Into the Woods

By Marianna Quartararo, Resource Conservationist


The State of Pennsylvania is named for its forests–Pennsylvania translates from Latin to “Penns Woods.” 

More than 60% of the Commonwealth is blanketed by forests (16.6 million acres)! The forests not only provide opportunities for hiking, camping, and hunting, they filter and protect thousands of miles of streams and drinking water, sequester carbon, clean the air, and help regulate climate. Forests also provide hardwood timber which supports a 20-billion-dollar wood products industry that employs 60,000 people in PA. 

Most of Pennsylvania’s forests are one of 2 types- 54% are mixed oak forests (northern red oak, chestnut oak, shagbark hickory, red maple, and tulip poplar) and 32% are Northern hardwood at the higher elevations (sugar maple, black cherry, aspen, birch, hemlock, and ash species). These same forests provide critical habitat for a multitude of mammals, birds, aquatic species, and insects. 

According to research done by the Stroud Water Research Center in Avondale, PA, streams that run through forests are healthier and support a wider variety of fish, macroinvertebrates, and amphibians. Riparian forest buffers, which are the forested areas along streams, filter sediment from streams during storm events, remove run-off nutrients from residential properties and agricultural fields, stabilize stream banks, shade and cool streams which is critical for many fish and macroinvertebrate species, and reduce stream velocity and downstream flooding.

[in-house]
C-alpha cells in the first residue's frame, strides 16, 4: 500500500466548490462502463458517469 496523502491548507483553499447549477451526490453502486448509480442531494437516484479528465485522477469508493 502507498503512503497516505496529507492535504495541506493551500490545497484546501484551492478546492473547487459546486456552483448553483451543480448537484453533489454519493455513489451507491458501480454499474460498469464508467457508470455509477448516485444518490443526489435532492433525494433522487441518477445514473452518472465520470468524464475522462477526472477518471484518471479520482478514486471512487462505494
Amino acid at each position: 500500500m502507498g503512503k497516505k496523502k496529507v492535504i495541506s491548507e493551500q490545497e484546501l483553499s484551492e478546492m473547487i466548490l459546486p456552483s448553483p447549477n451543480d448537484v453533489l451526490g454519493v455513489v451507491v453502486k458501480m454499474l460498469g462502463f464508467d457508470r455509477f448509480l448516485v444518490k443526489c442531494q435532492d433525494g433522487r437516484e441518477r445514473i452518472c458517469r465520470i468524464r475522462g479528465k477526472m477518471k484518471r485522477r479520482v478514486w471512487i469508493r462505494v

Forests provide critical habitat for many insect species which in turn pollinate our plants, providing food for songbirds and ourselves. Oak tree species alone are one of the greatest supporters of insect diversity and abundance. Oaks support more caterpillar (moth and butterfly) species than any other native tree species. They also provide acorns which are eaten by many different types of animals . On the forest floor, many insects, and some amphibians, also overwinter in leaf litter either as adults (e.g., mourning cloak butterfly and wood frog) or as eggs (walking stick insect) to emerge from a long winters nap in the spring.  

Forests tie everything together, they provide livelihoods for people and habitat for wildlife and insects. Without forests, entire ecosystems begin to fall apart. We need to better understand and appreciate all forests do for us. 

Take a walk into the woods to enjoy our forests in all its majesty.